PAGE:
Two weeks after his two day testimony to US Congress in April, Mark Zuckerberg has made his first major public appearance at Facebook’s annual developer conference, F8.
Alongside the usual order of business that saw Facebook unveiling the new Oculus Go and launching a dating service within the social media platform, the company also focused heavily on providing greater transparency and control over how the company handles user data.
“Facebook had to strike a delicate balance at its 2018 developer conference - delivering the usual growth focused developer evangelism alongside the new reality post Cambridge Analytica,” said Geoff Blaber, Vice President of Research at CCS Insight. “Facebook walked the tightrope but F8 is indicative of the challenge facing Facebook moving forwards.”
Within this, Zuckerberg revealed that the platform would be introducing a Clear History features, eliminating data about activities within Facebook.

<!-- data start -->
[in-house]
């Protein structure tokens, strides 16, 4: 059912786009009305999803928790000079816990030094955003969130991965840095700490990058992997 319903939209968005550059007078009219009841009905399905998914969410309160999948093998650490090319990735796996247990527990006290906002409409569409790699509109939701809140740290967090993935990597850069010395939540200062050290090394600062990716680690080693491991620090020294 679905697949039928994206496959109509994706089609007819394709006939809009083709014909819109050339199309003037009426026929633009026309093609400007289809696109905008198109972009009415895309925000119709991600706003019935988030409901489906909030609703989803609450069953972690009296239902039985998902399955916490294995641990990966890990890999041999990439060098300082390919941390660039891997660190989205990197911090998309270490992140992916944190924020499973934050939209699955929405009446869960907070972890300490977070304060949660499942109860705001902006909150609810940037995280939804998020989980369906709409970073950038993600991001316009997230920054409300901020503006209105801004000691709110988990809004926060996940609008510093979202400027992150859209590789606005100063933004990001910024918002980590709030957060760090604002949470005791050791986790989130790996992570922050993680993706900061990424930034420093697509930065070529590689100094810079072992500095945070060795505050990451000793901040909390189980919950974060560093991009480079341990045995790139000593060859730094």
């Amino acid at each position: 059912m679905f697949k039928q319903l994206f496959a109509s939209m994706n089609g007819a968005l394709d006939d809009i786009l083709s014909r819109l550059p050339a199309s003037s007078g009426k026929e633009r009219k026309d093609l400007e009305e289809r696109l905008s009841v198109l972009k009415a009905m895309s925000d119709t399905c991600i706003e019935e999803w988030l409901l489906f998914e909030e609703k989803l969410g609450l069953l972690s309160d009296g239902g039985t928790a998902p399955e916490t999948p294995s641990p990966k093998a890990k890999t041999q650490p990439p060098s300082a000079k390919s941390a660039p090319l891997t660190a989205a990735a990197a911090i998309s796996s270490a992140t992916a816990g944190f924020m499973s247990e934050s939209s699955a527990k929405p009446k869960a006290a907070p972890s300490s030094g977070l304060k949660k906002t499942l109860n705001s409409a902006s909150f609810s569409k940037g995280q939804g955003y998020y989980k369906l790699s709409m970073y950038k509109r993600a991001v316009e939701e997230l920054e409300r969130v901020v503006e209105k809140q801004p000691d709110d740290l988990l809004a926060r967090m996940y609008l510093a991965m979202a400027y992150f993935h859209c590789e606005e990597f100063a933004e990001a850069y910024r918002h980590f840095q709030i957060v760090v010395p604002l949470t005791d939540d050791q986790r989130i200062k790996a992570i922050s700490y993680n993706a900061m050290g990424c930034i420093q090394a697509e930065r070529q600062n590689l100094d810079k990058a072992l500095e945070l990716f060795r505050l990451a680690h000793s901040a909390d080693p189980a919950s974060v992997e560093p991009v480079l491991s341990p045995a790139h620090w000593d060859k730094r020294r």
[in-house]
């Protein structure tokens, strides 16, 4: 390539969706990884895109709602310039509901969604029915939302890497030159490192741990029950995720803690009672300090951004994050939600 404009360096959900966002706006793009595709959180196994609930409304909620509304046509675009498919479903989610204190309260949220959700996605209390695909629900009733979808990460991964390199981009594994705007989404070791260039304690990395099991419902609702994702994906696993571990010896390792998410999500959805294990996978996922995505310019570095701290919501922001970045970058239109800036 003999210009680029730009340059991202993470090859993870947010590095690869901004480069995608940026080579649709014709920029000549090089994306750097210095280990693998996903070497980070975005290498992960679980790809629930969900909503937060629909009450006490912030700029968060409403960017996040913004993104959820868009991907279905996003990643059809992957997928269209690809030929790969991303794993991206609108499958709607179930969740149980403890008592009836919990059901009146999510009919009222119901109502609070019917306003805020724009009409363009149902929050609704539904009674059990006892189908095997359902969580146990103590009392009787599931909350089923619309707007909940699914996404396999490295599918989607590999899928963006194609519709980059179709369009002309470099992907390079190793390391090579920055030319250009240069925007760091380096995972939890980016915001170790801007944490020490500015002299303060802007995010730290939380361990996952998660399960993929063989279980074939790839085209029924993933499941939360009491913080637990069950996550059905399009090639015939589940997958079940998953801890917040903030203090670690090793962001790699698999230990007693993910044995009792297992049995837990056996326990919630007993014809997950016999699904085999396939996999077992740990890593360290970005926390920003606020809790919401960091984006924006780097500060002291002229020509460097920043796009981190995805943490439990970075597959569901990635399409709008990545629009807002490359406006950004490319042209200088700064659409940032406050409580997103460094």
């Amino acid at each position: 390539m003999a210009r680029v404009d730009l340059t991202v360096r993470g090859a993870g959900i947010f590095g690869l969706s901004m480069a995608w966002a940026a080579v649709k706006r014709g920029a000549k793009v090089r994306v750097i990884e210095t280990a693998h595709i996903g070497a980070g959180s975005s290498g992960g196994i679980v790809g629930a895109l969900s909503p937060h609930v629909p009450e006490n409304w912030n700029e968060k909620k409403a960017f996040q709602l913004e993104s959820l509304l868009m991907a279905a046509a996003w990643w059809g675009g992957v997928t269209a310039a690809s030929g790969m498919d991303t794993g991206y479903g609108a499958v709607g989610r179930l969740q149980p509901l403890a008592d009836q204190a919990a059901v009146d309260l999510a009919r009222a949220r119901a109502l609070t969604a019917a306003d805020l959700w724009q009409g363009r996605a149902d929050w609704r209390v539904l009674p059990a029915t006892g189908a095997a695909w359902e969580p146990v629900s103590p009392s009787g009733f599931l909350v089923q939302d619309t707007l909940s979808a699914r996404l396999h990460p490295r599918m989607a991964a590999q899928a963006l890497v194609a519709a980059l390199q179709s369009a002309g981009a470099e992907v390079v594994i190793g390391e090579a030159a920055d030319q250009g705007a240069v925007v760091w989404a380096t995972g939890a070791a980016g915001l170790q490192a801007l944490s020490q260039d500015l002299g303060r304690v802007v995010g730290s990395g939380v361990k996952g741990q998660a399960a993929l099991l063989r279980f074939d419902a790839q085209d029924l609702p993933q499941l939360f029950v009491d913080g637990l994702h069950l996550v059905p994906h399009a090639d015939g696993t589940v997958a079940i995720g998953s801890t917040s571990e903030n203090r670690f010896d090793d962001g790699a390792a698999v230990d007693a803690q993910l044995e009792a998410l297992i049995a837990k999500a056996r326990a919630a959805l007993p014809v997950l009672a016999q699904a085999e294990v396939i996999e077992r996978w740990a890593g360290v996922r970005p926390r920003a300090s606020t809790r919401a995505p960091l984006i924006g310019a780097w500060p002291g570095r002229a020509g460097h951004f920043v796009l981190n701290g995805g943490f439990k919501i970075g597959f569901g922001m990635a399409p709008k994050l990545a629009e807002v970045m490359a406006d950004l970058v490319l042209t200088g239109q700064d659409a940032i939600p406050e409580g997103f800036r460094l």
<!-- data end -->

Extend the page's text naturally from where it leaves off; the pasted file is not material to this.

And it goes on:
“After going through our systems, this is an example of the kind of control we think you should have,” Zuckerberg wrote in a Facebook post. “It's something privacy advocates have been asking for - and we will work with them to make sure we get it right.”
Whilst Facebook’s reputation remains damaged after up to 87mn people may have had their data revealed to Cambridge Analytica through the network, these steps are the first in looking to right these wrongs.
“Security, privacy and responsibility was the lead theme as Facebook emphasized the importance of development as the means to ensure user safety,” Blaber continued. “Mark Zuckerberg struck a defiant tone in accepting 'we need to do more to keep people safe but we will also keep building’.”